I did forget to mention the Heavenly Mother, but we aren’t encouraged to talk about her, either. I simply can’t imagine buying into a religion that doesn’t have a goddess tucked away somewhere back there.

    I’ll tell you what: I’d worship Shiva if I thought I’d get an eternal workshop and a thorough understanding of thermodynamics and quantum physics out of the deal.

  • November 22, 2008 at 12:23 pm

    Well Vampires existed before Stoker, so a lot of the religious subtext may have already been there, then the Victorianism added the sexual subtext. Maybe?

    I believe in Reincarnation and plenty of people, at least in the Western world, think that’s ridiculous. And think I’m some new age twit (which I’m not. I have very few “new agey” beliefs. I just feel very strongly that I’ve been here before.)

    As for the goddess aspect, one thing the Catholic church did right, IMO was the way they elevated Mary.

    Bwahahahaha @ the Shiva comment.

  • November 22, 2008 at 12:50 pm

    I believe in Reincarnation

    Believe it or not, I’ve lately run across some Mormon speculation about that and not in an anti way.

    As for the goddess aspect, one thing the Catholic church did right, IMO was the way they elevated Mary.

    Yeah, but I’d rather she be the full consort of the Supreme God as opposed to a conduit by which the Supreme God did his work.

  • November 22, 2008 at 1:29 pm

    Very true, haha about the Mary needs to be elevated to full consort. The way it is, it’s sort of like “holy rape.” Since there is no previous consent before impregnation, and no relationship.

    On the reincarnation thing, there were also some early Christian sects that believed in it. Many believed Jesus’ talk with Nicodemus about “You must be born again” was a reference to reincarnation. I think it’s an interesting premise.

    And I’m not all “anti-mormon” I just don’t know enough about it or have the background like I do with Christianity (of the more mainstream variety.) About my only experience with Mormonism has been hearing about a few wacky polygamist compounds, juxtaposed against the very nice woman (who didn’t have several sister wives), and her husband who lived down the street from us growing up, who were Mormon.

    For those who say Mormonism is a cult, well, no more so than Christianity to begin with. I mean fundamentalist Christianity is FULL of threat if you leave. What bigger threat can their be than eternal damnation?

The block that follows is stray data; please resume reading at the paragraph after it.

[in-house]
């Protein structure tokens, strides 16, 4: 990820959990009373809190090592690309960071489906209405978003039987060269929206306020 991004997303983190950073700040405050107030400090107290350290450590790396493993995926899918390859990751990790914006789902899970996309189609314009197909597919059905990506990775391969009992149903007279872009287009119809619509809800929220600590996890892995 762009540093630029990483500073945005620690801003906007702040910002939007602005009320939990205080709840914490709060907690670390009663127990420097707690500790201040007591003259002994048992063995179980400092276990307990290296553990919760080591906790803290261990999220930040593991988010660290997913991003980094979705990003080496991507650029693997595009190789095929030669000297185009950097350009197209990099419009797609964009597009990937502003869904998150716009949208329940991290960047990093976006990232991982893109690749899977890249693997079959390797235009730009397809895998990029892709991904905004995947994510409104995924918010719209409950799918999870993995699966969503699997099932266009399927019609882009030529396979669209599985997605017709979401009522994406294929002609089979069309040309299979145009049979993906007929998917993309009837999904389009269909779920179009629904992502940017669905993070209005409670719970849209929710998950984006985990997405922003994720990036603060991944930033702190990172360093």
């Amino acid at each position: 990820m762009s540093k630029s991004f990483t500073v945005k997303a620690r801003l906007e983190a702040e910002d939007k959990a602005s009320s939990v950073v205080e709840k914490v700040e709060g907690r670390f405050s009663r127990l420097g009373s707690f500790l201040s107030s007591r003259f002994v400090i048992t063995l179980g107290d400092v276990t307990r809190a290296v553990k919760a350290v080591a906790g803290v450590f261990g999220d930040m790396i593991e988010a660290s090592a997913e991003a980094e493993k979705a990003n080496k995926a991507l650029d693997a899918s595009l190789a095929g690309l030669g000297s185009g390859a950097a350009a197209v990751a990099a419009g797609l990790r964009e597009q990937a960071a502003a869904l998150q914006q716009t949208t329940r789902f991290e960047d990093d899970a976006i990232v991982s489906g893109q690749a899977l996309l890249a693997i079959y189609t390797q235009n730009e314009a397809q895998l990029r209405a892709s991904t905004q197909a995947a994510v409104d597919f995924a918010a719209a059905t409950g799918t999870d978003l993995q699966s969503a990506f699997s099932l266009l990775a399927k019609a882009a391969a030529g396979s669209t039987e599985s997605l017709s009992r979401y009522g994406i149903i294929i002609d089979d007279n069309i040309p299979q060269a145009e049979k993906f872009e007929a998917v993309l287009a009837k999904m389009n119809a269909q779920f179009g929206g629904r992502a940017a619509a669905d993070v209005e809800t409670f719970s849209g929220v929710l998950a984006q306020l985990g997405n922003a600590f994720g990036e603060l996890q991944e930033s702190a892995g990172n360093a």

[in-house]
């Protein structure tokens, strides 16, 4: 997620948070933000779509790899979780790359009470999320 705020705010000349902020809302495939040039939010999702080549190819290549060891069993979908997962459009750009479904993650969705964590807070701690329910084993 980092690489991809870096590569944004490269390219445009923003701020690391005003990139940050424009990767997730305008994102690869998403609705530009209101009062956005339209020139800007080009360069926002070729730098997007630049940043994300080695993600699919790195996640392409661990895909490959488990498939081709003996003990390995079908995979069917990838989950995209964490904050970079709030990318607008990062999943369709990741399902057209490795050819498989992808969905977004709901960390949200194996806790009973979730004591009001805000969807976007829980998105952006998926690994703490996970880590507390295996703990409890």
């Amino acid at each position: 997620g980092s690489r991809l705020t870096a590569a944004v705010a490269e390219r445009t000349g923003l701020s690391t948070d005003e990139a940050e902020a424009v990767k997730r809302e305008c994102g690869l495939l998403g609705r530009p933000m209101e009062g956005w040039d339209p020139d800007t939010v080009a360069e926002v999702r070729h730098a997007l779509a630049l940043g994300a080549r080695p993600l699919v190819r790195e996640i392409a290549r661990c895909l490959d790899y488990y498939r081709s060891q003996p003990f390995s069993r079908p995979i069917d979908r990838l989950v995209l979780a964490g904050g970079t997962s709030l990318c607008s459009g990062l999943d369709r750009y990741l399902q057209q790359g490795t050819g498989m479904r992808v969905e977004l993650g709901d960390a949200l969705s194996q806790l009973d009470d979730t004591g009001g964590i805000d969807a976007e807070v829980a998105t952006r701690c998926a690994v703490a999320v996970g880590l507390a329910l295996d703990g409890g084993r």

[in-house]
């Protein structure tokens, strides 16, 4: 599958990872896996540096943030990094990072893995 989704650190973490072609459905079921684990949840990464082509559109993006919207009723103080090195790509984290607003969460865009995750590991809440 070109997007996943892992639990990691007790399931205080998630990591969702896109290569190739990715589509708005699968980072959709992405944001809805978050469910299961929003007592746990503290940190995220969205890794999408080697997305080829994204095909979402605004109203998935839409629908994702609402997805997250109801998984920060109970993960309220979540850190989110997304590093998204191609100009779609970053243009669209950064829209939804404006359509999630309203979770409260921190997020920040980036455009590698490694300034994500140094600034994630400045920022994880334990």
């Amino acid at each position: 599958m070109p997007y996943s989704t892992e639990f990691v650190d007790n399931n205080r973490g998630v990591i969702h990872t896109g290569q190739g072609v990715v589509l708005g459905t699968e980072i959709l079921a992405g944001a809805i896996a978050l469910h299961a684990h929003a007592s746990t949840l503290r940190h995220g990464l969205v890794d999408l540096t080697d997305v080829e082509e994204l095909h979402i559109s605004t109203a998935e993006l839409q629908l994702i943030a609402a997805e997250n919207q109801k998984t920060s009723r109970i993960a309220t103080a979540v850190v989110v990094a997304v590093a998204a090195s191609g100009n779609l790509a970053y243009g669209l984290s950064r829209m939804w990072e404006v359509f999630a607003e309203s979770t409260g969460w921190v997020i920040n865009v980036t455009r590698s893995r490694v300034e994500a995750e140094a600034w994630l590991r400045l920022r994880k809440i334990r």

• November 22, 2008 at 9:10 pm

    I want to know more about number 16. I should have let those boys on their mission in three months ago…

  • November 22, 2008 at 9:11 pm

    Number 16, becoming a god and having the Great Craftsman Tool Chest in the Sky™?

  • November 23, 2008 at 11:58 am

    Whoa. Nuthin like a little lite reading on a Sunday.

    This is why I don’t beling to a “church” anymore, but go aong more with the homechurch movement. And I refuse to tithe. This way I actually have $ to feed the poor and give stuff away. You know, BE a Christain. (You see why they thought me a troubled parishoner?)

    And I actually believe in the trinity, but in that they are three seperate-but work as one. You and your husband become one (not just through sex) and I think it’s the same with the three of them. Didn’t you read The Shack? 😉

  • November 23, 2008 at 12:43 pm

    For us the trinity isn’t literal. That’s to say, the three are totally separate beings, but ABSOLUTELY ONE in purpose, which I think ties in more with the husband-and-wife-bond. Distinct individuals with one goal, who are in total harmony. Dude and I have yet to reach total harmony, but we aren’t perfect. 😉

    And no, I haven’t read The Shack yet. LOL

  • November 23, 2008 at 2:46 pm

    I refuse to tithe. This way I actually have $ to feed the poor and give stuff away. You know, BE a Christian.

    Honestly, if you homechurch, I simply can’t see any other way you COULD tithe. After all, that’s kind of what tithes and offerings are supposed to go toward.

  • November 23, 2008 at 3:29 pm

    Ya know…that dumb song “Ebony and Ivory” went thru my head..whaddaya mean we aren’t in harmony? I can’t help it if I sing a little off key.

    After all, it’s only been 6 years!

  • November 23, 2008 at 4:49 pm

    Trinity-I think we see it the same, just use a different lexicon.

    And you hafta read The Shack! I passed it by and passed it by and could NOT bring myself to buy it. (It’s an defiant thing I have-if the crowd says, “Oh! Shiny!” I RUN in the opposite direction. So when it hit the NYT, I went “meh”. But eventually I picked it up. Then it sat on my side table forever. 🙂 When I finally read it I couldn’t put it down. Then I bought three and gave them away. 😉

  • November 25, 2008 at 8:01 pm

    I’m leaving you messages via Google search, to see what you’ll post.

  • November 25, 2008 at 8:07 pm

    Not sure yet. I’m googling you using strange search terms, trying to pollute your site statistics 🙂

    Added: Just thought I’d fess up beforehand, in case I created another Jell-O Nation incident. (Honestly, I never knew there was such a thing as a Jell-O Belt.)

  • November 25, 2008 at 8:32 pm

    K, that’s as much obnoxiousness as I can muster tonight. (Intentionally, anyway.) If it doesn’t show up in your search stats, at least I amused myself.

  • November 25, 2008 at 8:35 pm


    No, I went straightaway to see my search stats and DAMN if it doesn’t come up “Mormons” and “vampires,” usually together, more often than not. I don’t think it’s just you.

    The whole Twilight/Mormons/vampire thing just amuses the hell out of me, really.

    Aside: Right now I’m engrossed in turning my book into an iPhone/iTouch application that’ll show up in the iTunes store. Neat, eh???

  • November 25, 2008 at 8:44 pm

    Very neat!

    Hmm. I didn’t search for “vampire”. That’s an angle I missed….

    All righty, I tried adding “fangs” to the search, but it didn’t find much. Your site doesn’t have nearly enough vampiric content.

    Ah well, I might be doing this all wrong. If your stats turn up some obscurely insulting stuff over the next 24 hours, though, keep me in mind 😉